Dr. Dettloff also emphasized the diversity with which a practitioner can present the optotypes when using the Acuity Pro. “It lets you present the optotypes in just about every way you can imagine: single character, single line, multiple lines, vertical line, red/green background and in mirror image,” she said. “And you can randomize them anytime. You can get to just about any screen you want in three keystrokes or less.”
Dr. Dettloff said the Acuity Pro also allows the practitioner to program “hot keys” with his or her favorite sequences. In addition, the system features a picture gallery/slideshow with photos of common conditions and enables a doctor to import his or her own photos and cartoon videos for use during retinoscopy. She said the test is relatively easy to set up in a mirrored room.
“The computer chart will reverse the image so you only need one mirror, and the monitor is placed high on the wall behind the patient, making it easy for the doctor to see the letters (reversed),” she said. “If using a 20-foot room, you just place the monitor where you would normally place the screen.”
Dr. Dettloff said practitioners should note that the computer must be placed within 10 feet of the monitor to assure good image quality. She said the availability of a wireless keyboard/mouse or a remote allows the doctor to put the computer wherever it is needed.
She said, overall, the Acuity Pro is an excellent system and is very advantageous to her practice. “Acuity Pro’s primary advantage is that it was developed by optometrists who understand our needs and are responsive to customer requests,” she said. “That has resulted in a convenient, flexible system that fits your exam routine instead of making your exam fit the program.”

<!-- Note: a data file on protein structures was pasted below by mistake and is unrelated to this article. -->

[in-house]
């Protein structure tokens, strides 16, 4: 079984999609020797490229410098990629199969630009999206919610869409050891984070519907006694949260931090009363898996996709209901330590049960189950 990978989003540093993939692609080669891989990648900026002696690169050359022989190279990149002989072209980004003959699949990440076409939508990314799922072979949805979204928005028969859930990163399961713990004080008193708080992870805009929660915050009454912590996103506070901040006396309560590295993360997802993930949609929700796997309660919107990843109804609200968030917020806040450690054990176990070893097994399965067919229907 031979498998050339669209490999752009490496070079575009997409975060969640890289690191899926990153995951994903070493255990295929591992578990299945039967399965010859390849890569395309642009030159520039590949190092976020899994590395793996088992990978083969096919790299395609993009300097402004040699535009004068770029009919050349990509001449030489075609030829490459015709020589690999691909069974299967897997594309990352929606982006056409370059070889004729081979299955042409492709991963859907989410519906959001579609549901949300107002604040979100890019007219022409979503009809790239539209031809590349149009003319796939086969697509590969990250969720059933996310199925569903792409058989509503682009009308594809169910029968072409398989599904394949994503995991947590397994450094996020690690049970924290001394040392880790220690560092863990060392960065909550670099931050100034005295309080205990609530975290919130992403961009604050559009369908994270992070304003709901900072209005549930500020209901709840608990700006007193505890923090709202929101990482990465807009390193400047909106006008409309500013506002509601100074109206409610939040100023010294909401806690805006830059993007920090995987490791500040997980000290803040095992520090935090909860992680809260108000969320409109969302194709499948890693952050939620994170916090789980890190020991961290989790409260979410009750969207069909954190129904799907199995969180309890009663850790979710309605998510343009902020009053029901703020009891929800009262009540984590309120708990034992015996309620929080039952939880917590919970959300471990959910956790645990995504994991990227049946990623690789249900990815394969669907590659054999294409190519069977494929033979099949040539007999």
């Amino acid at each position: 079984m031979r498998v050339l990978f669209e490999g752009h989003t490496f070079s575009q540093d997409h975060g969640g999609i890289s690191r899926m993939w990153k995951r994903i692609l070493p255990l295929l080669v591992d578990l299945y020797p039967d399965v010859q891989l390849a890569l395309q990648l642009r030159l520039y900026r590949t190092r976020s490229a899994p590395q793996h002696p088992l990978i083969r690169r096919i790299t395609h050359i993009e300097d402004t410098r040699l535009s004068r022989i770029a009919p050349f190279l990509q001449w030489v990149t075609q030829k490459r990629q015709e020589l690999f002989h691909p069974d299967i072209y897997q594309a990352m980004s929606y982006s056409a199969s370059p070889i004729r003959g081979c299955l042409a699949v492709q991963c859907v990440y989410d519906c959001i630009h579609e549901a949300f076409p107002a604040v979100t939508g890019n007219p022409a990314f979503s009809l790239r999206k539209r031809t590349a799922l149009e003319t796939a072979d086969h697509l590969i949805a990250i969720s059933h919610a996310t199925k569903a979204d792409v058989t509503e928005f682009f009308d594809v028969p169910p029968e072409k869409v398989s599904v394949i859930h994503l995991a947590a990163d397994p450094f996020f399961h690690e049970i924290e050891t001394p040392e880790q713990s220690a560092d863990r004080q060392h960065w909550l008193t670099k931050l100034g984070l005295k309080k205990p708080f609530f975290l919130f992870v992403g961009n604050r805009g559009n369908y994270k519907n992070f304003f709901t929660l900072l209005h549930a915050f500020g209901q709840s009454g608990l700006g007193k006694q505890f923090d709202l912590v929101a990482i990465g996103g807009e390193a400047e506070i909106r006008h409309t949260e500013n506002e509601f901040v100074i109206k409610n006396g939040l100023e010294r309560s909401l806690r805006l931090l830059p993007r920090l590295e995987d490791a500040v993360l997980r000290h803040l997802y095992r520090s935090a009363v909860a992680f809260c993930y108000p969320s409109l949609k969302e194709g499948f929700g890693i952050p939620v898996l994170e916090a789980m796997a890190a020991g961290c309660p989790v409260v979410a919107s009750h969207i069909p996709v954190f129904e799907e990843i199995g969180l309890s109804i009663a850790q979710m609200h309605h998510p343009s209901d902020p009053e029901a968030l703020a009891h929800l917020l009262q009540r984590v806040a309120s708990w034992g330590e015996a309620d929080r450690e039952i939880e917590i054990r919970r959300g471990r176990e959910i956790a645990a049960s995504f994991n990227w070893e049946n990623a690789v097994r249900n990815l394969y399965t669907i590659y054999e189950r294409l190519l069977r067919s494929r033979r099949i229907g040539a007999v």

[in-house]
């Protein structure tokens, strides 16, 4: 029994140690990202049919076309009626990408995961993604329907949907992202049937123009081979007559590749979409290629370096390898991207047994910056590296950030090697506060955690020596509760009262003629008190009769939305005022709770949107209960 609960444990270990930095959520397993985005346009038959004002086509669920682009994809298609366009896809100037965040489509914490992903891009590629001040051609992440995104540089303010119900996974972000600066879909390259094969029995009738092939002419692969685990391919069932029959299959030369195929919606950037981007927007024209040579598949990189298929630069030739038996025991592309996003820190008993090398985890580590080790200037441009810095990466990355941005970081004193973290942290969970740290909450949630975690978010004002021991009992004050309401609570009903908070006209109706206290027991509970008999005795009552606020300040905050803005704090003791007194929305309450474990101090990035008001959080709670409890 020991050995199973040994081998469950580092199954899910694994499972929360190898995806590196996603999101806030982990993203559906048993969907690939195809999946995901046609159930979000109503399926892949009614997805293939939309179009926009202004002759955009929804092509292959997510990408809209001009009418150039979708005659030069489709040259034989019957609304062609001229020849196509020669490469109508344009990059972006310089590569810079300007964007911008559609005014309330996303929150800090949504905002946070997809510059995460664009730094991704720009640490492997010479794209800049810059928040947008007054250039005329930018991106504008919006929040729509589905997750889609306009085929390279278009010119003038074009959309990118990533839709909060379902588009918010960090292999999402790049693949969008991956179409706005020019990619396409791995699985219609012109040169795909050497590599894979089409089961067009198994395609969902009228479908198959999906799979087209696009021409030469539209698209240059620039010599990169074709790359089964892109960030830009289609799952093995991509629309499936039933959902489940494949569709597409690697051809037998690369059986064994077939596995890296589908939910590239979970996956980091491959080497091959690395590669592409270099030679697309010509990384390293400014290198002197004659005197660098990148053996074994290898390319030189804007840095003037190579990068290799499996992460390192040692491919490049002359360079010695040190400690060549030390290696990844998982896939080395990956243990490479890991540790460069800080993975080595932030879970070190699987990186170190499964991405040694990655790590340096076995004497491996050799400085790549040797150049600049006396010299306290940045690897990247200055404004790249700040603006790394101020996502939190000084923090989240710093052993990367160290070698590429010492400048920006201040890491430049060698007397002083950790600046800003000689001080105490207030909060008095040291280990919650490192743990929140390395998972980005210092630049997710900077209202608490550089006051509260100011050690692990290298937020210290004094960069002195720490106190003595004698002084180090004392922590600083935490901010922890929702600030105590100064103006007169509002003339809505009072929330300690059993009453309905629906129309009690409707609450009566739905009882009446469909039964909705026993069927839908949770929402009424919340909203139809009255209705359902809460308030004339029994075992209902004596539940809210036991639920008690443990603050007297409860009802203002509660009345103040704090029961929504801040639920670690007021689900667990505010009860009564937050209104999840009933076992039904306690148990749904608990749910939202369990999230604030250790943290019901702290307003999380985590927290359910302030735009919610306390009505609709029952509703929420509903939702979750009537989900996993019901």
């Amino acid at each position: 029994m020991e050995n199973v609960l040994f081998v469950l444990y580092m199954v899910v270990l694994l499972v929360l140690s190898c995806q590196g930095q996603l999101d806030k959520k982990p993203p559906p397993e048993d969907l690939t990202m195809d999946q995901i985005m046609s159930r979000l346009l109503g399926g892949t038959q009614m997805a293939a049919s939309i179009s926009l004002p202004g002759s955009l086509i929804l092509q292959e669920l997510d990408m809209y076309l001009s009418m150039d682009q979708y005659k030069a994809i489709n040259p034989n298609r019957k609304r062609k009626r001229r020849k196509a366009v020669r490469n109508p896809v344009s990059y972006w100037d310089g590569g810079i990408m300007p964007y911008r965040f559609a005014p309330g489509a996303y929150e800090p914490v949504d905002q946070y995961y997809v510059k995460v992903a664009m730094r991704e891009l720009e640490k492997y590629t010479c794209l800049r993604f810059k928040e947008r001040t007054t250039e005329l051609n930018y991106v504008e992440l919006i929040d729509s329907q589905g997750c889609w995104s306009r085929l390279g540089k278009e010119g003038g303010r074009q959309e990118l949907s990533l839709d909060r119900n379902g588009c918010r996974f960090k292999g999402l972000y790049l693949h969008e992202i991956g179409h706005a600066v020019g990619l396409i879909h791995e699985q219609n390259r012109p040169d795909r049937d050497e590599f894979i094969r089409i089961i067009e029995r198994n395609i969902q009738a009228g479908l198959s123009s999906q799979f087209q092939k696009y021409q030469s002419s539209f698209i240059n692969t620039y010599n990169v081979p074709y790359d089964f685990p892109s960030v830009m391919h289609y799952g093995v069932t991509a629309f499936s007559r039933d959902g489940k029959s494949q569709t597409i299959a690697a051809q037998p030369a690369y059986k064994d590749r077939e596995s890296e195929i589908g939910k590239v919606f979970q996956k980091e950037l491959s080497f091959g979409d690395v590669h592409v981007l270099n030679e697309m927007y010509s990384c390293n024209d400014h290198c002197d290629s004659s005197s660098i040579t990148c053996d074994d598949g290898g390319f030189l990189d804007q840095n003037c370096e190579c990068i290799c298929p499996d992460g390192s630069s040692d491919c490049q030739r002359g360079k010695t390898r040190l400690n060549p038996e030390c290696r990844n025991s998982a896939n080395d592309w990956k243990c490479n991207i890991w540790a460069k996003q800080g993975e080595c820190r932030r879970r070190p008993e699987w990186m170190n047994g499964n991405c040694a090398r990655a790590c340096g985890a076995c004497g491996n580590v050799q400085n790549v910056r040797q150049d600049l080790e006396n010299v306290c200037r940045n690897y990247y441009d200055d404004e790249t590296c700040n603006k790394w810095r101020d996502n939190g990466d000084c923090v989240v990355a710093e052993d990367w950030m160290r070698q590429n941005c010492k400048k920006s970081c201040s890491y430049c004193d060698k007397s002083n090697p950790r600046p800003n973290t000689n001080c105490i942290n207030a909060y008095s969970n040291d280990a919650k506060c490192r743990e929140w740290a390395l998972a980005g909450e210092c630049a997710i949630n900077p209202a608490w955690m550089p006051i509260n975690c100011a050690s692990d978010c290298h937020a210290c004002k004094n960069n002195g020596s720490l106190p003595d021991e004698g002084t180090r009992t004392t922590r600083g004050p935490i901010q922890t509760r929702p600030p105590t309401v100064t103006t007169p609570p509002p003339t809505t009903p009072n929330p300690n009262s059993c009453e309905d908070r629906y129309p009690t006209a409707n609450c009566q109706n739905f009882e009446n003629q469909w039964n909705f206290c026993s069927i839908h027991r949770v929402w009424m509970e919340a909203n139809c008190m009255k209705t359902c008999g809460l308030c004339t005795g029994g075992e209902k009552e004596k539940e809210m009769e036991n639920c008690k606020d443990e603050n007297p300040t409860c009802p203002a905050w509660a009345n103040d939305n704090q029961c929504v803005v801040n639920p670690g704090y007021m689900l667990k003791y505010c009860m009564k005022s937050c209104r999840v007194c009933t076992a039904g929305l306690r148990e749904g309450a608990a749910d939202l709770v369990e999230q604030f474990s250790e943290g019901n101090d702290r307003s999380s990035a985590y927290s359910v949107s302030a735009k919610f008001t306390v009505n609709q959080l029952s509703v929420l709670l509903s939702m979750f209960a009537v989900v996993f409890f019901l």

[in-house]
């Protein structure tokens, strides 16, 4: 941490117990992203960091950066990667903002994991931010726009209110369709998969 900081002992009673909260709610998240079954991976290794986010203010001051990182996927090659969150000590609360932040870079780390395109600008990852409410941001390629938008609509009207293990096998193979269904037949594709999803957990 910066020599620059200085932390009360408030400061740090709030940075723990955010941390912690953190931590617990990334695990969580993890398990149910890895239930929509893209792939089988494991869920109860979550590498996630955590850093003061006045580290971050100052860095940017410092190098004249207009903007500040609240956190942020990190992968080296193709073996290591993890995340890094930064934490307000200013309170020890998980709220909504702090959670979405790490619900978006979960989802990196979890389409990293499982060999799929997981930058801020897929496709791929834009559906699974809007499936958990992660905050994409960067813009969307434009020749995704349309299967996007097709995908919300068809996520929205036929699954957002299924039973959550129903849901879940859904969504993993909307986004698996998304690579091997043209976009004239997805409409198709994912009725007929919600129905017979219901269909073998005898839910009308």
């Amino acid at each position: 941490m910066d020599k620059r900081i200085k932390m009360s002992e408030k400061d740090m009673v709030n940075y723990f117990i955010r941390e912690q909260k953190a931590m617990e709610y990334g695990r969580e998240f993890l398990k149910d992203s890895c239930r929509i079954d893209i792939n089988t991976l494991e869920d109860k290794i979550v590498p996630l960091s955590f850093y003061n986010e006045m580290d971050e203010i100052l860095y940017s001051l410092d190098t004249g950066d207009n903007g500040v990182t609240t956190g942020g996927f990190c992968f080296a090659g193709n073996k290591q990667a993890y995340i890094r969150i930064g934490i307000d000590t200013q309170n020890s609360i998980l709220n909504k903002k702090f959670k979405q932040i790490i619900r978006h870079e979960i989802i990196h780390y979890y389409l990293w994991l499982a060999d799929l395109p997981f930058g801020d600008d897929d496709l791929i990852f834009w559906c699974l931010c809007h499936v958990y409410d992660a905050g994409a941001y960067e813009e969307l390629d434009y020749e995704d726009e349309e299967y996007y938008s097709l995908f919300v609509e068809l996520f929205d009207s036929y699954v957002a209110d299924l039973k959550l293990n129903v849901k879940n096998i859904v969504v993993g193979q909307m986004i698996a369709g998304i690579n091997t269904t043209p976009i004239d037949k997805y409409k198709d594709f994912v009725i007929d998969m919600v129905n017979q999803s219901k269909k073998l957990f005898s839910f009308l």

The Stimuli by Haag-Streit (Mason, Ohio) brings a wide variety of randomized charts to the patient in a different manner. The Stimuli supports several different types of acuity charts, optotypes, associated vision tests and fixation devices in a remote-controlled unit that can be customized for individuals.
The system offers more than 16 selectable features, including LogMar, Snellen or decimal units. It comes with an Apple iMac computer with a built-in monitor and Stimuli software.
“With a flick of a button, you can change your chart from a full chart to a single line to a single letter to multiple lines at the same acuity,” Beth Workman, OD, a practitioner based in Lorain, Ohio, told Primary Care Optometry News. “It’s very quick, and I think patients like the fact that they can’t memorize it. They have fun with it.”
Dr. Workman said she also enjoys the randomization of the Stimuli system. “I’ve been in practice for more than 30 years, and I hear the same lines being read every day. It makes it tough on the doctor,” she said. “This makes me more tuned into the exam. I found it really woke me up.”
Dr. Workman said the Stimuli system is particularly useful in dealing with low vision patients, providing more subtle gradations and levels of refractive error.
“The difference between 20/400 and 20/200 is huge, and the standard chart gives you nothing in between,” she said. “With the Stimuli, you have at least two steps in between.”
The Stimuli system also provides easy access to cartoons, which can serve as a fixation point for pediatric patients during retinoscopy, Dr. Workman said. It also includes a CD player for background music.